Ronald Ray Anderson, 58, formerly of Modesto, will stay behind bars longer for a brutal 1979 set of murders after being denied parole during a May 29 hearing of the State Board of Parole Hearings at the Correctional Training Facility in Soledad.
Former Stanislaus County Deputy District Attorney Elizabeth DeJong – she is now with San Joaquin County – attended the hearing along with members of Ranzo family members to argue against Anderson’s release.
Last year another participant in that murder, Jeffrey Maria, was denied parole by then Gov. Jerry Brown.
Along with then teenagers Marty Spears, Jeffrey Maria and Darren Lee, Ronald Anderson was involved in the brutal killings of Philip and Kathryn Ranzo in June 1979. The teenage suspects showed up at the couple’s door, pretending to be out of gas and needing to use a phone. Philip Ranzo, 30, was a pharmacist and Kathryn, 29, owned her own beauty salon. Acting as a Good Samaritan, Mr. Ranzo directed them to his garage to retrieve a can of gas. Maria and Spears then forced Mr. Ranzo at gunpoint into the garage and hogtied him. Prosecutors say they used his 10-year-old son’s baseball bat to brutally beat him. The killers tortured Mr. Ranzo with a hatchet – slicing his throat and eyelids. He died from his wounds.
Spears then forced Kathryn Ranzo to an upstairs bedroom where he and others raped and killed her by stabbing and bludgeoned her with an axe. Spears then fatally stabbed Mr. Ranzo in the neck and face. Before the four left the murder scene, they ransacked the house and helped themselves to cash and jewelry.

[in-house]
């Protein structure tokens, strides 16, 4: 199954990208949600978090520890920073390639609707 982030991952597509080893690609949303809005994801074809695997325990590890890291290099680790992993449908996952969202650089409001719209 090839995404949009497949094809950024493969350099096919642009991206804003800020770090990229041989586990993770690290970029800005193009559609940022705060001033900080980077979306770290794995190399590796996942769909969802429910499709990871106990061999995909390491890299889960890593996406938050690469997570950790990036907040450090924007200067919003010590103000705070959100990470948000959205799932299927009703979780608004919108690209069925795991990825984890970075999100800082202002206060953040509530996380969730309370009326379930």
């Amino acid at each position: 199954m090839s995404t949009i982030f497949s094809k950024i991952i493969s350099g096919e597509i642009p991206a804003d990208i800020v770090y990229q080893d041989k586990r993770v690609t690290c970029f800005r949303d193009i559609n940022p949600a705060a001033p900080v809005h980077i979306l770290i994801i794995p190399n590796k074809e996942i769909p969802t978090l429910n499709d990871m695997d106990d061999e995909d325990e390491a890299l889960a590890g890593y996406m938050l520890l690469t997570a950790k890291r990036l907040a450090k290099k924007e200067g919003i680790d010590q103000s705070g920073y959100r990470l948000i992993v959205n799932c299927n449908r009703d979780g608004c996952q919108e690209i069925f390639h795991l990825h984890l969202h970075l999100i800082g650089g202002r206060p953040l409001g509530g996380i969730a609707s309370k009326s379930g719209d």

Twenty-three hours before the Ranzo murders, Anderson and accomplices robbed and assaulted a caretaker of a home in Newman. Anderson carried along a shotgun in case he needed to kill someone, said prosecutors. The accomplices told caretaker Leonard Luna they had run out of gas. Once inside the house, Anderson and others hog-tied Luna, beat him in the head with a revolver, cut his scalp and knocked him unconscious. They ransacked the home, stealing multiple guns and weapons, which were used in the Ranzo home invasion robbery, rape and murder. Luna survived the Newman attack.
Kathryn Elaine Moore Ranzo was the daughter of Turlock Police Officer Joseph Moore. She graduated from Turlock High School in 1967.
Philip Ranzo was the son of Marie Kathryn Rhodes Ranzo who worked as a nurse’s aide at the Memorial Hospital Ceres and who attended St. Jude’s Catholic Church in Ceres.
Each defendant was convicted of double murder and sentenced to life in prison.
Recent changes in the law allow these killers to accelerate their parole hearings so that they occur once every year instead of no sooner than every three years. Each time, Ranzo family members and next of kin suffer the repeated emotional pain of having to travel to various prisons to speak out against their release.
At the end of Anderson’s hearing, commissioners denied parole, citing inconsistencies in his version of his involvement in the two crimes, leaving many unanswered questions. They determined he remains an unreasonable risk to public safety if released.
Parole was denied for three years but the date may be advanced earlier due to Anderson being under 25 years old at the time of the crime.
This was the tenth parole consideration for Anderson. He was granted parole on December 27, 2017, but that decision was later overturned by then Gov. Brown.